New Dads in Therapy

Singley is happy to see a study point out the mental health struggles of men during the perinatal period. "It's like the worst kept secret," he says. "You see far more anxiety than you do depression."

However, depression, Singley adds, tends to get more media attention because of its link to suicidal thoughts. "And so mortality and lethality tend to be what drive headlines and funding briefly," Singley says.

In his therapeutic work, Singley finds that many men have a relationship with anxiety that isn't well-represented or understood. "We're directly socialized to believe that [experiencing anxiety] is a weakness," he says. "So having anxiety means you're weak and you feel vulnerable. And if you take the traditional guy box view of that, you can't let anybody know that and you just got to power through it."

This experience of anxiety in the perinatal period, Singley says, can play out in various ways. Within more than 15 years of working with clients, he's worked with many fathers who present with acute stress disorder, a predecessor to post-traumatic stress disorder (PTSD), especially in the first six months postpartum.

Daniel Singley, PhD

If we, as a society, could make the changes necessary to socialize boys to be healthier, then we don't have to fix broken men and fathers.

— Daniel Singley, PhD

Many men who go through this stress can cope, get therapy, and move on, but others don't. This applies to all types of perinatal experiences—stillborn, maternal death, infant death, and medically uncomplicated procedures.

"It is very commonly the experience of, they know they have no control in the situation, they are completely terrified and overcome with fears about the baby, about their partner, about themselves, about their lives," he says. "And they cannot leave the situation. In certain ways, like these are factors that come together."

When people think of PTSD, they may not associate the condition with parenthood, but Singley says these perinatal experiences are enough to lead to an anxiety disorder for some men. He often sees dads who are self-medicating with alcohol and video games while isolating.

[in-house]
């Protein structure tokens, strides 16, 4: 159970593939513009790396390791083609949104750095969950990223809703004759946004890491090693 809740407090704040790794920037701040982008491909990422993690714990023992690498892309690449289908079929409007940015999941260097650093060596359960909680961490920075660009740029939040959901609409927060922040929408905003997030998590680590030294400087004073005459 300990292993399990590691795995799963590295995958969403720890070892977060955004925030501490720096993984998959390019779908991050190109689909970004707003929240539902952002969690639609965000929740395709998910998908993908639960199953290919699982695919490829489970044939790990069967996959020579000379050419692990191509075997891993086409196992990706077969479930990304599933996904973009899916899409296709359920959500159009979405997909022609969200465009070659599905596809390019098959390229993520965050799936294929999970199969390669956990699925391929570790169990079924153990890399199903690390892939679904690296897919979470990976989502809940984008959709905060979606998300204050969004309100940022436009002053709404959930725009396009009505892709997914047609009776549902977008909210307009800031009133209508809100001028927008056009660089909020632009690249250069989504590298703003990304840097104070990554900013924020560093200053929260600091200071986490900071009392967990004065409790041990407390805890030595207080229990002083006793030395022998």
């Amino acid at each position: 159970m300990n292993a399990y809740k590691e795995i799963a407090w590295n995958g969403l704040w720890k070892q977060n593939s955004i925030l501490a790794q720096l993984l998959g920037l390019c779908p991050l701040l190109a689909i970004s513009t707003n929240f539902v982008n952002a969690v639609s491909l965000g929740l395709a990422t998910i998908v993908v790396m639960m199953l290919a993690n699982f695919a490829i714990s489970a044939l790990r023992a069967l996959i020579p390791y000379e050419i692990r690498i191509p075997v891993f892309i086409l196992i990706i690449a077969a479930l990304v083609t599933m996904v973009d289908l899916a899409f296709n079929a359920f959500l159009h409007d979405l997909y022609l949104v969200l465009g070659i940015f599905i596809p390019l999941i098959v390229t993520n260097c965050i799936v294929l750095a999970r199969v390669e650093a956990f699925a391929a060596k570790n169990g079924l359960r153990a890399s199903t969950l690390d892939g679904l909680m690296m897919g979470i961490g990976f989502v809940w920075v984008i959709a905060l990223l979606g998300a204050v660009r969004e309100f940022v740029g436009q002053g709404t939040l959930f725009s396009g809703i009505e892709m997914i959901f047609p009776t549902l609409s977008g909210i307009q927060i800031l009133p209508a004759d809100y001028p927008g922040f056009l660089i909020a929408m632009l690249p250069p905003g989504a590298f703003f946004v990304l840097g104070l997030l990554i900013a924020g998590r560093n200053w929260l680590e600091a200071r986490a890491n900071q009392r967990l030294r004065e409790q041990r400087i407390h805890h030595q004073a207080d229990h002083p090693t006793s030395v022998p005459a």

"They're having nightmares. They are dissociating. They are highly avoidant of triggers," Singley says. "And this is the thing that oftentimes gets these dads into my office: The baby serves as a trigger to their PTSD and they avoid the baby."

The Importance of the Conversation

Experts hope this research can help draw media attention and research funding to male anxiety, ultimately lowering barriers such as stigma and false conceptions of masculinity.

"Say 'masculinity' to somebody, and maybe they've already filled in toxic," Singley says. "That's really unfortunate because there are now solid studies being done about healthy masculinity and positive masculinity."

In order to achieve healthy masculinity, Singley says we need to start early. "If we, as a society, could make the changes necessary to socialize boys to be healthier, then we don't have to fix broken men and fathers," he says.

These socialization skills, Singley adds, involve teaching boys how to keep from shutting down emotionally, and how to navigate intimacy in platonic and romantic relationships. "Being able to say what they're feeling—the good, the bad and the ugly, and not to teach them that it's weak."

It's important to keep in mind too, he adds, that the current generation of new fathers is being held to a higher standard than any generation of fathers before—now, it's not as socially acceptable to work and be emotionally absent. That second piece has to be there, too. "But we as a society haven't really carved out a place for the respect that goes along with it," Singley says, "So it still activates their insecurity about being feminine because we have feminized the role of parenting infants."

The evolution of masculinity is happening slowly, Singley says. And the only way forward is by building a strong foundation, he adds, referencing a quote from Frederick Douglass: "It's easier to build strong boys than to repair broken men."

1 Source
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  1. Leiferman J, Farewell C, Jewell J et al. Anxiety among fathers during the prenatal and postpartum period: a meta-analysis. Journal of Psychosomatic Obstetrics & Gynecology. 2021:1-10. doi:10.1080/0167482x.2021.1885025

By Sarah Simon
Sarah Simon is a bilingual multimedia journalist with a degree in psychology. She has previously written for publications including The Daily Beast and Rantt Media.